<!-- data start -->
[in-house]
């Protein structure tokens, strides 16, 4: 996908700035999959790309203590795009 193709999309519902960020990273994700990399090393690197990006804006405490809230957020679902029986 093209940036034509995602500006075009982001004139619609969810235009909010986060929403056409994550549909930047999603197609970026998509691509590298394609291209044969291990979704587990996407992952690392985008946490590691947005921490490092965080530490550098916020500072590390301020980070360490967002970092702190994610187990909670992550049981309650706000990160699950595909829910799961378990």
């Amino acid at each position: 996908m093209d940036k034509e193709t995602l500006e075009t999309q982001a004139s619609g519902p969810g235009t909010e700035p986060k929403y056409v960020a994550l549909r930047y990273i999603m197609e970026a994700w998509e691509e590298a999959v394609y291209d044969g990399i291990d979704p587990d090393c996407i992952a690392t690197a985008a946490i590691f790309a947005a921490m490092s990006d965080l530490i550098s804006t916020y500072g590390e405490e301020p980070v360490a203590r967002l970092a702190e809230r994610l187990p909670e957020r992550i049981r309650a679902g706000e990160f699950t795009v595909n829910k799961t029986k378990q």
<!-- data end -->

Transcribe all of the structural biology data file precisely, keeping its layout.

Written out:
[in-house]
């Protein structure tokens, strides 16, 4: 996908700035999959790309203590795009 193709999309519902960020990273994700990399090393690197990006804006405490809230957020679902029986 093209940036034509995602500006075009982001004139619609969810235009909010986060929403056409994550549909930047999603197609970026998509691509590298394609291209044969291990979704587990996407992952690392985008946490590691947005921490490092965080530490550098916020500072590390301020980070360490967002970092702190994610187990909670992550049981309650706000990160699950595909829910799961378990």
């Amino acid at each position: 996908m093209d940036k034509e193709t995602l500006e075009t999309q982001a004139s619609g519902p969810g235009t909010e700035p986060k929403y056409v960020a994550l549909r930047y990273i999603m197609e970026a994700w998509e691509e590298a999959v394609y291209d044969g990399i291990d979704p587990d090393c996407i992952a690392t690197a985008a946490i590691f790309a947005a921490m490092s990006d965080l530490i550098s804006t916020y500072g590390e405490e301020p980070v360490a203590r967002l970092a702190e809230r994610l187990p909670e957020r992550i049981r309650a679902g706000e990160f699950t795009v595909n829910k799961t029986k378990q």